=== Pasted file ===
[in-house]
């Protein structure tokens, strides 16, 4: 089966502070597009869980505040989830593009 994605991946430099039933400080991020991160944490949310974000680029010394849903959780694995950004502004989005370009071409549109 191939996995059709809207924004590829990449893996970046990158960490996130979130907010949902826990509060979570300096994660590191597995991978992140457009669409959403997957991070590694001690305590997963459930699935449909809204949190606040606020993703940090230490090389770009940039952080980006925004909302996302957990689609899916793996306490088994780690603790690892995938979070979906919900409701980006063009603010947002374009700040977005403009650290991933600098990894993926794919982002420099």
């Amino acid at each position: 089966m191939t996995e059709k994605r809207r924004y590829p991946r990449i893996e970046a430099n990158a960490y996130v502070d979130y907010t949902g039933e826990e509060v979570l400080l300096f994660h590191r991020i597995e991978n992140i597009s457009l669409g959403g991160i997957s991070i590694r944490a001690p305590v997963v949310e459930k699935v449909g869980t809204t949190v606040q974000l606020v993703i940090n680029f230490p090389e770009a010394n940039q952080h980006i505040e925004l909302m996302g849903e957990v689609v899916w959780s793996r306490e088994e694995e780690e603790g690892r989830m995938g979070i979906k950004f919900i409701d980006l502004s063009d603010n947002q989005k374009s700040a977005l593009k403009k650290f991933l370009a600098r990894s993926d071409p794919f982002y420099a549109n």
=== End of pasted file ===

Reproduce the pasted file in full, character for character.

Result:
[in-house]
């Protein structure tokens, strides 16, 4: 089966502070597009869980505040989830593009 994605991946430099039933400080991020991160944490949310974000680029010394849903959780694995950004502004989005370009071409549109 191939996995059709809207924004590829990449893996970046990158960490996130979130907010949902826990509060979570300096994660590191597995991978992140457009669409959403997957991070590694001690305590997963459930699935449909809204949190606040606020993703940090230490090389770009940039952080980006925004909302996302957990689609899916793996306490088994780690603790690892995938979070979906919900409701980006063009603010947002374009700040977005403009650290991933600098990894993926794919982002420099």
């Amino acid at each position: 089966m191939t996995e059709k994605r809207r924004y590829p991946r990449i893996e970046a430099n990158a960490y996130v502070d979130y907010t949902g039933e826990e509060v979570l400080l300096f994660h590191r991020i597995e991978n992140i597009s457009l669409g959403g991160i997957s991070i590694r944490a001690p305590v997963v949310e459930k699935v449909g869980t809204t949190v606040q974000l606020v993703i940090n680029f230490p090389e770009a010394n940039q952080h980006i505040e925004l909302m996302g849903e957990v689609v899916w959780s793996r306490e088994e694995e780690e603790g690892r989830m995938g979070i979906k950004f919900i409701d980006l502004s063009d603010n947002q989005k374009s700040a977005l593009k403009k650290f991933l370009a600098r990894s993926d071409p794919f982002y420099a549109n």